On November 10, President Clinton authorized an additional $30 million in funding from his Emergency Refugee and Migration Assistance (ERMA) fund to expand State/PRM relief operations in East and West Timor.

In early September, the U.S. Department of Defense (DOD) donated a total of 300,000 humanitarian daily rations (HDRs) to meet immediate needs in East Timor. The rations, valued at $1,275,000, were dispatched to Darwin, Australia, via USAID/OFDA-funded commercial aircraft. WFP and the international forces in East Timor (INTERFET) have airdropped 180,000 DOD-provided HDRs to date. No further airdrops are planned and the remaining 120,000 HDRs are being held in reserve by WFP for contingency use as needed.

DOD also transported Portuguese relief commodities from Lisbon to Darwin, Australia at a cost of $580,000.

The U.S. military and WFP reached an agreement on November 4 to transport food and non-food relief supplies to extended delivery points in East Timor via two helicopters until mid-November.

On October 27, the USS Pelleliu arrived in Dili to provide heavy-lift helicopter support to INTERFET for the transportation of military assets from Dili to other locations in East Timor. This ship departed Dili recently, after providing several weeks of assistance to INTERFET.

In addition, DOD is assisting INTERFET in intelligence gathering, communications, logistics, coordination, and airlift capability. Approximately 20 civil affairs personnel from Fort Bragg have been assigned to the Civil Military Operations Center (CMOC) in Dili.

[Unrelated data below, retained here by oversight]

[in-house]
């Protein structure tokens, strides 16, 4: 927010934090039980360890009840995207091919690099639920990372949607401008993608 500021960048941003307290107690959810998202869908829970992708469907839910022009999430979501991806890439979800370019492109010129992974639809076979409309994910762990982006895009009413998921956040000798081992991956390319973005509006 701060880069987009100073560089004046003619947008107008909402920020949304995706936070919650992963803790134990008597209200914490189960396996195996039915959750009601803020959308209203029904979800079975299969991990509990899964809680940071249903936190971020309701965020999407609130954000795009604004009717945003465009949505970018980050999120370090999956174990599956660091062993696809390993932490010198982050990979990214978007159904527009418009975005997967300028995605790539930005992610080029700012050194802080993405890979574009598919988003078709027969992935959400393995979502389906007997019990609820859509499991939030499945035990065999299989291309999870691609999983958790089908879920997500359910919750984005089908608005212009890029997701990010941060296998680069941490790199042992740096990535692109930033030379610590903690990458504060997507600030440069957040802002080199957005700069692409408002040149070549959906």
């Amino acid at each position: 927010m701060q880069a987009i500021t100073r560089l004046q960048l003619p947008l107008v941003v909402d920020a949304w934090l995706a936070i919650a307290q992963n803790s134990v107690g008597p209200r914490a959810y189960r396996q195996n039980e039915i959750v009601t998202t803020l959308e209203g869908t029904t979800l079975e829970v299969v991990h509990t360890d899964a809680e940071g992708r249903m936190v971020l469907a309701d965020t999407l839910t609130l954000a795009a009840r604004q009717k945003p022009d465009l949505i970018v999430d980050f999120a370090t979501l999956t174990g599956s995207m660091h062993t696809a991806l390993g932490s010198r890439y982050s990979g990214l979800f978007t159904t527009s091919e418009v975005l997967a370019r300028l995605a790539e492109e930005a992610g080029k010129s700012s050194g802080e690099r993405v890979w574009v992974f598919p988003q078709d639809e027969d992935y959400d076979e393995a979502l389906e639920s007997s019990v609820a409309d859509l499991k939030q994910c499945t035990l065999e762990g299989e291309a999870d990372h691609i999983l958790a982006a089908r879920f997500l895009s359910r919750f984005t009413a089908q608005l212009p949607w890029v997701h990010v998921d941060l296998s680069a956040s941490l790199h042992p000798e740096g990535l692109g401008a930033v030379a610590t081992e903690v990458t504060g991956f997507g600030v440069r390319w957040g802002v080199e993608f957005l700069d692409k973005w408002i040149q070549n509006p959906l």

Following an overwhelming U.N.-supported vote for independence from Indonesia, pro-integrationist militias in East Timor rampaged and plundered through several cities and towns in early September. Thousands of civilians were killed in the ensuing violence. There was widespread destruction of homes and private assets on the island, including U.N. and NGO offices and equipment. More than 350,000 East Timorese were displaced from their homes due to the violence, including approximately 200,000 IDPs who fled to the surrounding hills and jungles of East Timor. Although INTERFET has gained access and control throughout East Timor, the overall security situation in the East/West Timor border area remains tenuous due to the continued presence of militia there.


USAID/OFDA: $12,387,950
USAID/FFP: $16,212,000
USAID/OTI: $640,725
USAID/Jakarta: $1,301,794
State/PRM: $5,100,000*
DOD: $1,855,000

* As noted, an additional $30 million in ERMA funds have been authorized by President Clinton.

** This total does not include funding for projects by USAID/Jakarta to support NGO activities in Indonesia nor the $30 million in authorized ERMA funds.